Filthy water killed my chickens, says Khayelitsha protester

Shack dwellers demand the nearby sewage pump station be fixed

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Law enforcement officers clear charred rubble and tyres from Swartklip Road after residents of nearby Ndlovini informal settlement in Khayelitsha protested on Tuesday, demanding that the Swartklip Pump Station be repaired and calling for speed humps to be built along the road. Photos: Vincent Lali

Shack dwellers blockaded Swartklip Road in Khayelitsha with burning tyres and stones on Tuesday, demanding that the City of Cape Town repair Swartklip Pump Station near Ndlovini informal settlement.

The residents also want speed humps built on the busy road to prevent further incidents.

When GroundUp arrived, metro police had moved protesters from the road and were extinguishing some of the burning tyres.

Community leader Thabang Moloi said faeces mixed with water overflows from the pump station across the road into the shacks. “The pump station has been damaged for ages, but the City is doing nothing about it. We want the City to repair it,” he said.

“Whether we are asleep in our shacks or going about our daily business, we breathe in the foul smell from the shit and pump station,” said Moloi.

Abongile Mdingi said the pump station was already damaged when he moved to Ndlovini two years ago.

Zamani Kraai’s shack is next to Swartklip Road. He sells eggs to support his wife and three-year-old daughter. He said the dirty water from the pump station had practically put him out of business. “The other day the dirty water pooled outside my shack. My chickens drank it and they died,” said Kraai. Only seven of his 50 chickens survived.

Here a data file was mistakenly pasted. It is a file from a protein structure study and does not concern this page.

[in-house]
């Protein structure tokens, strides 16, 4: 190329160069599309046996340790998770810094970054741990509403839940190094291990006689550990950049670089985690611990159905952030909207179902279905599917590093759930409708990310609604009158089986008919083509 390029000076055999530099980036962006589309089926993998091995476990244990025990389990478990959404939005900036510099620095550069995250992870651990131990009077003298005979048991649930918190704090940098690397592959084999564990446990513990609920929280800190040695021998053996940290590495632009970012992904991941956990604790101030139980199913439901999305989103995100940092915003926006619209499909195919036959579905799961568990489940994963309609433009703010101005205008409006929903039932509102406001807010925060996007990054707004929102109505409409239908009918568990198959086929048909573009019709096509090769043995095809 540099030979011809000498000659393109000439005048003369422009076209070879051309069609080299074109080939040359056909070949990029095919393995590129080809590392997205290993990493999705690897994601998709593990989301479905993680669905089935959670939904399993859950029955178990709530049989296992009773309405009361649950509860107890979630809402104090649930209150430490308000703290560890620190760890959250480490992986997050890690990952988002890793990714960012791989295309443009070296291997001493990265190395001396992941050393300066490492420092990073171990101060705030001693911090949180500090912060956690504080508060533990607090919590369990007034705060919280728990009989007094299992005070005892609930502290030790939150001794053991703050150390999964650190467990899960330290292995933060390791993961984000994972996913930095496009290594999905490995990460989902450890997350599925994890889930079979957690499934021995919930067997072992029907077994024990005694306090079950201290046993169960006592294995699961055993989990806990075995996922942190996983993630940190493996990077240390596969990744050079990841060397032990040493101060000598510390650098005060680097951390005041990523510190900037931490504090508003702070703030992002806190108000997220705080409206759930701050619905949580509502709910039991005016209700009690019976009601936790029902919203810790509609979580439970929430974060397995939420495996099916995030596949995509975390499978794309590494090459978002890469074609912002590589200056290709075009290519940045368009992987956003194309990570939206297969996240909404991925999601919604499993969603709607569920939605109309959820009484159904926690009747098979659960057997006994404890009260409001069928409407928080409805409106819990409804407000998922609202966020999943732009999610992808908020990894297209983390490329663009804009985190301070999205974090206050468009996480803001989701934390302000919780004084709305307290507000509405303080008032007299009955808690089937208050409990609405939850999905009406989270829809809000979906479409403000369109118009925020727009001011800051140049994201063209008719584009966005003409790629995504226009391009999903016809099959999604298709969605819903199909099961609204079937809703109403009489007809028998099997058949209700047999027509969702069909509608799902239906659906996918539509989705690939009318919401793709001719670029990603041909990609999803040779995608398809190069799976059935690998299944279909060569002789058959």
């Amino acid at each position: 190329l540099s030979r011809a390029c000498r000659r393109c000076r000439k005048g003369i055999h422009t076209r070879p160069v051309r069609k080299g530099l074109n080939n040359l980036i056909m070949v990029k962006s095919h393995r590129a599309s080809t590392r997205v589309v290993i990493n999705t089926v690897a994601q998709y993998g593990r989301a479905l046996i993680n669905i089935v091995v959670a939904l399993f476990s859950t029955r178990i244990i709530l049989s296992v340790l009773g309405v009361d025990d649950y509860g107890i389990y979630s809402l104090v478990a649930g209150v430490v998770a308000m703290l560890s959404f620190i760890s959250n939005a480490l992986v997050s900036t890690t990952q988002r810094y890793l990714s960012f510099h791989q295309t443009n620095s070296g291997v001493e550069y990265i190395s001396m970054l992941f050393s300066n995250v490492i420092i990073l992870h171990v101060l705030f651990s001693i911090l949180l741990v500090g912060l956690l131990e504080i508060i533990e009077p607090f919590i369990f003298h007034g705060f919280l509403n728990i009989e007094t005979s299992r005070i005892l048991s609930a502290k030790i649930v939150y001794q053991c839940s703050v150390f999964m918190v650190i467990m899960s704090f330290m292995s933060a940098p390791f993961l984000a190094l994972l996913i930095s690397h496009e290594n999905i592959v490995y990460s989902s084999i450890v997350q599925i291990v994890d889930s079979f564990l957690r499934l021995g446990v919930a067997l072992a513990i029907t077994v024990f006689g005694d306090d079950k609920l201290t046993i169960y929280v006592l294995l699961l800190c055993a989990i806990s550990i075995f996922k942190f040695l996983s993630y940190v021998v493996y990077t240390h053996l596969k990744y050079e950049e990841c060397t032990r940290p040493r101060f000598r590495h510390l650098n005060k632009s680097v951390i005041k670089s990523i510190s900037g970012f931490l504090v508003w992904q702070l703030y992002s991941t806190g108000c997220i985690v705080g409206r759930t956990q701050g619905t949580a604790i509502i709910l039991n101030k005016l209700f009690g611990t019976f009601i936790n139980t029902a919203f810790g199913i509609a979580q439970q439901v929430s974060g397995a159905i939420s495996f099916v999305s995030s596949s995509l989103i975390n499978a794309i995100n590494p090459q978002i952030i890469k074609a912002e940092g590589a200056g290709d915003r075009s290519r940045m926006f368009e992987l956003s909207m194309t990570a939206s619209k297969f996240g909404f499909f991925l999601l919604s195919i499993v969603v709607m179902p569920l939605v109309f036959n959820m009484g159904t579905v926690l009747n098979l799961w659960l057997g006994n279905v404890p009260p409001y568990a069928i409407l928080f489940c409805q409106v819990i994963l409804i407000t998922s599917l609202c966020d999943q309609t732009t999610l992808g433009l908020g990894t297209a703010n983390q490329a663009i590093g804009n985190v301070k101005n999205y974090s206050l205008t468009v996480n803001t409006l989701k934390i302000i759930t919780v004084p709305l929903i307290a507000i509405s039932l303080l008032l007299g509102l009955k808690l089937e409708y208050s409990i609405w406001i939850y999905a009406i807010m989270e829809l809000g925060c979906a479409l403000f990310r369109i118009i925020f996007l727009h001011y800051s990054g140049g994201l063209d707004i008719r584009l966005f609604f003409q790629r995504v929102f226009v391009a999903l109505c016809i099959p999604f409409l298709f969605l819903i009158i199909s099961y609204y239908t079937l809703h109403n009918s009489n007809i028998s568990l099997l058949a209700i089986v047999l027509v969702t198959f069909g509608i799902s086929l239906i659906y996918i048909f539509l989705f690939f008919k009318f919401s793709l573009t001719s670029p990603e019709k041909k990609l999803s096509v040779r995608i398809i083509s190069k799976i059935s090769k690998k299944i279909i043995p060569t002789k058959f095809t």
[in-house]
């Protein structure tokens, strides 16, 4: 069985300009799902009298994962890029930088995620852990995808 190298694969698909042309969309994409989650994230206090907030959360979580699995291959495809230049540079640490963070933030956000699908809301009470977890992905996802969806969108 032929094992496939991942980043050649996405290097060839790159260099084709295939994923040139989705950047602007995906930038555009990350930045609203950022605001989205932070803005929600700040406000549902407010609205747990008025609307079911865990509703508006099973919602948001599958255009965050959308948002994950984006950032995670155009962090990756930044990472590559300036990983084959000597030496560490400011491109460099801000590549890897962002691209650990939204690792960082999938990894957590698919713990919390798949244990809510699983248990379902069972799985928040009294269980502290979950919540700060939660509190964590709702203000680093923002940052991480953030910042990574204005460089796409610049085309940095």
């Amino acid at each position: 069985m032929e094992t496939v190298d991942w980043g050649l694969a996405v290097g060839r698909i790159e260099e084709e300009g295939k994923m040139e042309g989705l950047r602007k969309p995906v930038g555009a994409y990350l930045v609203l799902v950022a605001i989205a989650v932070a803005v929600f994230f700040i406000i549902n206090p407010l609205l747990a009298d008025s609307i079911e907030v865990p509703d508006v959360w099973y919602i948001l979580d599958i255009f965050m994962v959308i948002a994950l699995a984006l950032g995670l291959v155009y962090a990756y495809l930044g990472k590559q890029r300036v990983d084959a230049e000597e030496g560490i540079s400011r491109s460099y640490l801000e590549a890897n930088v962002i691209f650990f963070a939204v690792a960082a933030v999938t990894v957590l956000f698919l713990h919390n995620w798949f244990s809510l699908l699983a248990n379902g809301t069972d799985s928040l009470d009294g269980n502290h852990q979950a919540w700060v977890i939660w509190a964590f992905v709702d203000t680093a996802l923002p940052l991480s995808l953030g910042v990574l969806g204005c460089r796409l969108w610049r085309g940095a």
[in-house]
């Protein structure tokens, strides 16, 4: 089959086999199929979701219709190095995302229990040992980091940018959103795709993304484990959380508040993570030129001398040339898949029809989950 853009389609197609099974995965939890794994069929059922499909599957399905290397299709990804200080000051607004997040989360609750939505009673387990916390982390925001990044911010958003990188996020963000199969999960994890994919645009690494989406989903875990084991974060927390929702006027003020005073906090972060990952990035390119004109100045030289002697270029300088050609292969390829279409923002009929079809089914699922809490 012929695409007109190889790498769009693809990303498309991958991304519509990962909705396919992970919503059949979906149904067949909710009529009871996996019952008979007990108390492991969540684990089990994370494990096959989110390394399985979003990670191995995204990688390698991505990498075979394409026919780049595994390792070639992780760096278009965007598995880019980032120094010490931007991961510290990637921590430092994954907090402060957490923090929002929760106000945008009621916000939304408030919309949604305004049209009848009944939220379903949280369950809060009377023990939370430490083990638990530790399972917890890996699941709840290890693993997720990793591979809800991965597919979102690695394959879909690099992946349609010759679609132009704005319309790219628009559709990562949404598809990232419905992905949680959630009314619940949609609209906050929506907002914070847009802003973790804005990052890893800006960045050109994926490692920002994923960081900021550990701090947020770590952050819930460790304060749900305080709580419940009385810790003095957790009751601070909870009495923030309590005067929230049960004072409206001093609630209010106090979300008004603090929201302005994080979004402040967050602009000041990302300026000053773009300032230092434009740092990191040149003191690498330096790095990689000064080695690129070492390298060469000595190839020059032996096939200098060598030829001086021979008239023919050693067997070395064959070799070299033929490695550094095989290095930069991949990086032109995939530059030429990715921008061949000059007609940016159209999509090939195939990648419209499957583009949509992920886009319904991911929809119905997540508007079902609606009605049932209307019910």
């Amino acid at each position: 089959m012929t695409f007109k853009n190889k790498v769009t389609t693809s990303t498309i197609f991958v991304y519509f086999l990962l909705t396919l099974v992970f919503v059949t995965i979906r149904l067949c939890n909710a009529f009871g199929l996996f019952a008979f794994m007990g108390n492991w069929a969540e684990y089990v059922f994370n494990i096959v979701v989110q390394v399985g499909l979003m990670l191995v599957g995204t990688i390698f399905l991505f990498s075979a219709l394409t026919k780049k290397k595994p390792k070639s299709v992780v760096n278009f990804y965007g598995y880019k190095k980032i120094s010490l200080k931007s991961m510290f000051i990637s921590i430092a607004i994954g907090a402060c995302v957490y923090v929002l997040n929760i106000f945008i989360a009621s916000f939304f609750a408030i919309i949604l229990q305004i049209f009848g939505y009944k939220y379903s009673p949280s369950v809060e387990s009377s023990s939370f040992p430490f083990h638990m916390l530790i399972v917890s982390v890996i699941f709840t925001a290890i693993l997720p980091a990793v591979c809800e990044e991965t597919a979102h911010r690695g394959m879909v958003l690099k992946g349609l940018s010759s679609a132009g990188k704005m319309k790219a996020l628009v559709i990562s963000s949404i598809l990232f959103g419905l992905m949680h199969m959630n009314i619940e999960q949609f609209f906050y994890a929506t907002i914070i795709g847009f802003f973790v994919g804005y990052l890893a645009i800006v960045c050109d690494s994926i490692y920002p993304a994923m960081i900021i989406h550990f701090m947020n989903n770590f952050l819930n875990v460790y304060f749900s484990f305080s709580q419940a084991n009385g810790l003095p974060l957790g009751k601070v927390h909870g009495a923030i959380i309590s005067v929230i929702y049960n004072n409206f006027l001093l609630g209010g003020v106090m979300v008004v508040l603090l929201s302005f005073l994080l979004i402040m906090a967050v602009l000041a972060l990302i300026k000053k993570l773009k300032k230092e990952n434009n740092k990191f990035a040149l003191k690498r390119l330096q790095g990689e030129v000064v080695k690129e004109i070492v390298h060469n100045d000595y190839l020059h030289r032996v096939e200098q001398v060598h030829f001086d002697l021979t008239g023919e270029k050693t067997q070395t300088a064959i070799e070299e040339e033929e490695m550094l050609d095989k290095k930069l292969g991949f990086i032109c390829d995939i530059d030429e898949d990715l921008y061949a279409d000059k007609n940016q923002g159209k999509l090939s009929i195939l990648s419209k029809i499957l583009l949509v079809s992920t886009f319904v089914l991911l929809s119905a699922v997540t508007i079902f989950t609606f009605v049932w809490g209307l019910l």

Caroline Koopman explained that the call for speed humps comes after a ten-year-old boy was killed by a speeding car two weeks ago. “The driver lost control of his car while passing over the shit and dirty water that was scattered on the road,” she said.

Barbara Sias said a car ploughed into her shack two months ago, damaging her microwave, fridge and wooden plank flooring. “My husband and I are pensioners. We don’t have money to fix the floor and buy new electrical appliances.”

Xanthea Limberg, City of Cape Town mayoral committee member for waste and water, said the pump station malfunctioned frequently because of foreign objects, especially rags, thrown into the system. “Because of this, one of the two pumps needs to be replaced.” She said the pump would be replaced this week and the area would be cleaned up afterwards.

“Another issue that affects the pump station is illegal connections by residents to the pump station’s power supply. This causes constant trips, resulting in the pump station malfunctioning.”

This article has been updated with comment from the City of Cape Town.

Sewage from the overflowing pump station often pools outside shacks near Swartklip Road.

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TOPICS:  Housing Sanitation

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